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The next twenty: Roanoke officials unveil ‘City Plan 2040′

Highlights include equity, community health, resilient economy

ROANOKE, Va. – Roanoke leaders are unveiling their vision for the star city. City Plan 2040 takes a comprehensive look at Roanoke and what it could look like over the next twenty years. The 153-page plan is nearly three years in the making and will guide decisions and policies.

Highlights include equity, a healthy community and a resilient economy.

“They’re very big challenges,” said Senior City Planner Wayne Leftwich.

Leftwich said equity can take many forms, whether in housing, infrastructure or jobs.

“Segregation and systematic racism has been, unfortunately, a part of this country for centuries and we still see the remnants of that today, even in our community,” said Leftwich.

They evaluated the city’s equity baseline to decide how to change policies, budgets and hiring practices.

“How do we procure services in the community? Are we hiring from minority or women-owned businesses?” said Leftwich. “Those sort of changes can really make a difference in the long run.”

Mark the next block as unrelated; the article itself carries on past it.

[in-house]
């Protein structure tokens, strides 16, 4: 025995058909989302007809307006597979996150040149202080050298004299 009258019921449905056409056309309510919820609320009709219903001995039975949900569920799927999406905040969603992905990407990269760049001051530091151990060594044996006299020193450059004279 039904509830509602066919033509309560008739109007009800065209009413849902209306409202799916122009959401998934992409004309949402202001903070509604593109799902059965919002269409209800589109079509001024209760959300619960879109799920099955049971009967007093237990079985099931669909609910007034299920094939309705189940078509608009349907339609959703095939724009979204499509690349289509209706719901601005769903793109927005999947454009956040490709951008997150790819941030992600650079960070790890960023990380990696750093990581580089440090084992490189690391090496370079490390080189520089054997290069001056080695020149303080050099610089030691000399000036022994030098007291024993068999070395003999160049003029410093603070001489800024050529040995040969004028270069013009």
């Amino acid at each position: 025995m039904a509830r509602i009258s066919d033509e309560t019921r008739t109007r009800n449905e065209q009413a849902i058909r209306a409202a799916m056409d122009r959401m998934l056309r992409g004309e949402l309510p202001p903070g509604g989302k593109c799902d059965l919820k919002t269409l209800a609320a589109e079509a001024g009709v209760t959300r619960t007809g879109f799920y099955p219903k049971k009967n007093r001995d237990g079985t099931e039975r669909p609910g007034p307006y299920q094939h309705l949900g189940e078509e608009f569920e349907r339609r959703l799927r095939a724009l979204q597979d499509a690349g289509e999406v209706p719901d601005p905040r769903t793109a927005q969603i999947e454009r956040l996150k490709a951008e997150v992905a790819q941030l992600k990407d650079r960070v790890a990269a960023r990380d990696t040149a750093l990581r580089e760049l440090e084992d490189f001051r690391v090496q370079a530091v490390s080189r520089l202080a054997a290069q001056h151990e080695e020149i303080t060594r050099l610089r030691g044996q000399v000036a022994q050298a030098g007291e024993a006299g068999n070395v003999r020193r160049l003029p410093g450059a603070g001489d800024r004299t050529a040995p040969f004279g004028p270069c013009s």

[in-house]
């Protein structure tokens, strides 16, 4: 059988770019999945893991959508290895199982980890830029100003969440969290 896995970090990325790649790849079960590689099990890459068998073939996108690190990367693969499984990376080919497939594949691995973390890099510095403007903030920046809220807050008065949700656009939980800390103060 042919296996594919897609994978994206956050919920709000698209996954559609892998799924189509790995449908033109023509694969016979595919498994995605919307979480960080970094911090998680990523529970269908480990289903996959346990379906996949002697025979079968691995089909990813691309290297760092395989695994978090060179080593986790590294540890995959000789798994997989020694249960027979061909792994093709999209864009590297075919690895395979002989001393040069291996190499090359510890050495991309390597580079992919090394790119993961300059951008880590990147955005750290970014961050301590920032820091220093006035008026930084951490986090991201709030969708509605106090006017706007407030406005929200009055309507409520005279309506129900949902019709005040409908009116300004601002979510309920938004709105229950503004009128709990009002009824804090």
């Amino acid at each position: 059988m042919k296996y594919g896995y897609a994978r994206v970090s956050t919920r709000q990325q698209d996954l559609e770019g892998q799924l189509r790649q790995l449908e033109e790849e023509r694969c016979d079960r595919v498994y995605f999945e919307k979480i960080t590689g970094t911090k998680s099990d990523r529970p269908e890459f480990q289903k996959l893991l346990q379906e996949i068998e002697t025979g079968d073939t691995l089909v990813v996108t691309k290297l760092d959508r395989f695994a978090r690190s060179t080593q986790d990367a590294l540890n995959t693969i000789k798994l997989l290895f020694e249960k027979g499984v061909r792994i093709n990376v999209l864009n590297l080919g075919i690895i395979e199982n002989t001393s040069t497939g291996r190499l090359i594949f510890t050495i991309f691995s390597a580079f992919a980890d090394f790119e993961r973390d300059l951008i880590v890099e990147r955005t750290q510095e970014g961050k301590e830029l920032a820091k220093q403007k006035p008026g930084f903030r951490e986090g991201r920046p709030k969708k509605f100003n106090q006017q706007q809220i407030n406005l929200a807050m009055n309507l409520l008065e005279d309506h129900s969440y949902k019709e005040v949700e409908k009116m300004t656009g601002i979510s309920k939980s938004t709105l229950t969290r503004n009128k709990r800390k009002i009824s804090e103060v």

City leaders say a healthy community requires access to health care, affordable healthy food and good relationships with police.

“We want to make sure people feel safe, we want to make sure people have access to healthy food and community facilities for wellness. We want to continue to focus on outdoor parks and recreation opportunities like the greenway,” said Leftwich.

Building a resilient economy will come down to supporting small businesses and local job development.

Director of planning, building and development, Chris Chittum, said this time around there’s been more community input than ever before and the city didn’t hire an outside consultant to help them out, which saved at least $500,000 and means that city leaders have skin in the game.

“Someone to kind of champion the ideas in there,” said Chittum.

“As we continue to grow as a city we can achieve many of these things,” said Leftwich.

There are going to be two more public hearings on the plan before it could be adopted by city council at the end of December.


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